The Los Angeles Times today concluded a four-part series (with photos) on uranium mining on 27,000 square miles of Navajo lands in Arizona, New Mexico, and Utah.
It’s a depressing, but interesting, read.
Part one (nine pages) gives the background: The huge boom in uranium mining fizzled post-Cold War; when mines and processors shut down, they left piles and pits of radioactivity, seldom labeled with warning signs. Many houses were built with radioactive materials. The cancer death rate on the reservation doubled from the early 1970s to the late 1990s. Most of the Navajos were unaware of the problem; most of the government and industry figures that were aware willfully ignored it.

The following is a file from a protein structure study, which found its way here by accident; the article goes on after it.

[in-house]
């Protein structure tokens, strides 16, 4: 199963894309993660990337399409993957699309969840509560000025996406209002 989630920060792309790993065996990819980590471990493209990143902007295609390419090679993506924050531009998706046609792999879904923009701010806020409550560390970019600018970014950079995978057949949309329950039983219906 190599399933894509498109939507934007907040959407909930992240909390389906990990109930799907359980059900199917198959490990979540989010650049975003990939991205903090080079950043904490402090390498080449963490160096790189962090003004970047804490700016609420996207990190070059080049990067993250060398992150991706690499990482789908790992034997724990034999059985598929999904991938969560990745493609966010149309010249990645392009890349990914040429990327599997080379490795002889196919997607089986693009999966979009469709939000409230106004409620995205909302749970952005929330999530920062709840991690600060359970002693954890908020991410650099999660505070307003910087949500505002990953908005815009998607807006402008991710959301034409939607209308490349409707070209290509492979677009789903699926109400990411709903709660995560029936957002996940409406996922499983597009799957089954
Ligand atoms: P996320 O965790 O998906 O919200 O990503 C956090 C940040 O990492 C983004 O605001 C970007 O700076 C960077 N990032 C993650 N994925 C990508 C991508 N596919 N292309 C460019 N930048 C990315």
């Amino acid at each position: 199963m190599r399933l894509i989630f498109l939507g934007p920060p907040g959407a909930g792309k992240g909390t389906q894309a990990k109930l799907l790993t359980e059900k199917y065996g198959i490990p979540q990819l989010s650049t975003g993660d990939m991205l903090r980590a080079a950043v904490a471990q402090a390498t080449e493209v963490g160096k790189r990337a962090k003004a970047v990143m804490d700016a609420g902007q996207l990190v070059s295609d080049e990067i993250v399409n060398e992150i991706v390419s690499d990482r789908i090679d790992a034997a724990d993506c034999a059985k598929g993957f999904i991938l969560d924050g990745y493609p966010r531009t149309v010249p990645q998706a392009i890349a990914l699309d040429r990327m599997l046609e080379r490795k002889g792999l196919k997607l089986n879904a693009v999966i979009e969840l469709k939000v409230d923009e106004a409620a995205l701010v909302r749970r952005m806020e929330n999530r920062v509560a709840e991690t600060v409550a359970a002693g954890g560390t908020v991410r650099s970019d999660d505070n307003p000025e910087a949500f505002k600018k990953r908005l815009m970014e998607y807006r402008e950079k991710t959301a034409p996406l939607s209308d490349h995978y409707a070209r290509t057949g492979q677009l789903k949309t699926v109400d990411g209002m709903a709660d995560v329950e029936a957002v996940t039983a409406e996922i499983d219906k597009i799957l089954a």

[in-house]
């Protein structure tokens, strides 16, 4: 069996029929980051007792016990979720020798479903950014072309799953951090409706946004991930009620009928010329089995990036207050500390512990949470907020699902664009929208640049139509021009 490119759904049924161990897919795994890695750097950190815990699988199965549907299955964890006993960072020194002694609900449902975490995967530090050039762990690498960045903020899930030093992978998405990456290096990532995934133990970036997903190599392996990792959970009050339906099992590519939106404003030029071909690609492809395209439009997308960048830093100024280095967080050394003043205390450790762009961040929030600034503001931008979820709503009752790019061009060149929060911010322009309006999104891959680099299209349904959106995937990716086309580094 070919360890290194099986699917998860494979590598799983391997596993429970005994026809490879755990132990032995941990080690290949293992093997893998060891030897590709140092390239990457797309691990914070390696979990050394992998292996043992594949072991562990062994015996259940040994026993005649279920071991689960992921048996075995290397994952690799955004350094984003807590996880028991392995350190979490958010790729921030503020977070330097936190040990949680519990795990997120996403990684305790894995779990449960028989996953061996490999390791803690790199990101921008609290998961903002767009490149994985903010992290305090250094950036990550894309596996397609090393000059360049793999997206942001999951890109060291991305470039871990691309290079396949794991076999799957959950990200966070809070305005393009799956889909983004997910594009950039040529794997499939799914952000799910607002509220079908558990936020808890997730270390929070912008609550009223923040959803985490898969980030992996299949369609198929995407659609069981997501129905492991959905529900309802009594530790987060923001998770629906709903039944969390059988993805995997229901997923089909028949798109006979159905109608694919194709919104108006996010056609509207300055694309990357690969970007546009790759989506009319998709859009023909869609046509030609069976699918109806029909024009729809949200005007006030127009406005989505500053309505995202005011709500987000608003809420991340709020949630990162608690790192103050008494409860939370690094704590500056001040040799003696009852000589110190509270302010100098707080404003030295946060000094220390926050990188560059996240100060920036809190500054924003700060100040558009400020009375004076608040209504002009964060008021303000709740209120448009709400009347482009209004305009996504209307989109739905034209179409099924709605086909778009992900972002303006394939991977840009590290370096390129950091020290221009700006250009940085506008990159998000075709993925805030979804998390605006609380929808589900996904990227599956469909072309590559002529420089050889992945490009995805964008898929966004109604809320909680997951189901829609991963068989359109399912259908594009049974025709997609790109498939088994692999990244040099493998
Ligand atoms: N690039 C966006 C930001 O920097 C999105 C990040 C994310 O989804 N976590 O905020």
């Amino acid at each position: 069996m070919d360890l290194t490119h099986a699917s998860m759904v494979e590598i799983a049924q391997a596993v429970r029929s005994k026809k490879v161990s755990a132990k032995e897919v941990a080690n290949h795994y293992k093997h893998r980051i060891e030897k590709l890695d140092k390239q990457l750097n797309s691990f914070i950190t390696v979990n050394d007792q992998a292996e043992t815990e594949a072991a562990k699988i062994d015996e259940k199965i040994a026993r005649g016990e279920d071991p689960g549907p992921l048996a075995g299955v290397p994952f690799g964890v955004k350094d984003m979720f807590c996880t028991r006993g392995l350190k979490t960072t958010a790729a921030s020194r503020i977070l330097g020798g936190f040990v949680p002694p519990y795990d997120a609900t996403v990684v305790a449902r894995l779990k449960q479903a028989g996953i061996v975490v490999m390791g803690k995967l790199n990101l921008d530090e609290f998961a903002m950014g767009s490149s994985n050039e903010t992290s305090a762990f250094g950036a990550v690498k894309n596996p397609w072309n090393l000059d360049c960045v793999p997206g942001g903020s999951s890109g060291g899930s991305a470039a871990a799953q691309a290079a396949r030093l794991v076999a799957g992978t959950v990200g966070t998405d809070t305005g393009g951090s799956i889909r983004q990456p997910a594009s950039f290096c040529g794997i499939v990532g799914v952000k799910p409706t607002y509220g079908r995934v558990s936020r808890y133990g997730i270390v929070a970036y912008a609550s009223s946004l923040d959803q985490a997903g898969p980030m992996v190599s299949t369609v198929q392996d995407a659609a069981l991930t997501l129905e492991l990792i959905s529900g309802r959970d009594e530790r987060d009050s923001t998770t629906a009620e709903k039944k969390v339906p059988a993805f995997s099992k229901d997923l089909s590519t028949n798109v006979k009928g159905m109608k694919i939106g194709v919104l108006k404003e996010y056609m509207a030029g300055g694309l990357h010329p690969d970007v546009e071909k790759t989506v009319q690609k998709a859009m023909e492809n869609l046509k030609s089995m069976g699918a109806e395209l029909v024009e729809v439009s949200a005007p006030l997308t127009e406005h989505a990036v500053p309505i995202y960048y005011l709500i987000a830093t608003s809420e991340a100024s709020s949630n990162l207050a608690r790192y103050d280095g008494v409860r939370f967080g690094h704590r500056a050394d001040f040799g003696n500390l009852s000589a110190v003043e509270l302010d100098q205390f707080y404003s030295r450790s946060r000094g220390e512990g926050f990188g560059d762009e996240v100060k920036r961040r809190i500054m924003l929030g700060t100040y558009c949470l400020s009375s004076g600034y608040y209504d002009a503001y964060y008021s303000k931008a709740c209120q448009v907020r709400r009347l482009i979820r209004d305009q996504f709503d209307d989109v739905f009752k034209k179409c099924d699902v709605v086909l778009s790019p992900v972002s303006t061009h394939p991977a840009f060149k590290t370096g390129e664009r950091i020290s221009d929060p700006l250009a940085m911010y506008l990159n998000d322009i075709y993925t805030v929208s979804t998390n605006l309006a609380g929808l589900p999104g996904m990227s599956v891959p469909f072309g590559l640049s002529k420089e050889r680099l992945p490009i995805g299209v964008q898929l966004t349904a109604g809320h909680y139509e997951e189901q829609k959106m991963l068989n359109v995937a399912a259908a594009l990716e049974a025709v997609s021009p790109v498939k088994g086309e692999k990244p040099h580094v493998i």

Part two (seven pages) digs deeper into the effect radioactivity had on the area’s water — and the children and animals who drank from it. The cases of animals born without eyes or with three legs, or children who developed corneal ulcers and liver disease, stymied medical professionals for years.
Part three (six pages) explains how a federal decontamination plan finally got underway — then was derailed by bureaucratic delays, misunderstandings, and disputes that kept the site from Superfund designation.
Part four (four pages) has the unbelievable headline “Mining firms again eyeing Navajo land.” The tribe vows a “knockdown, drag-out legal battle,” according to a tribal attorney.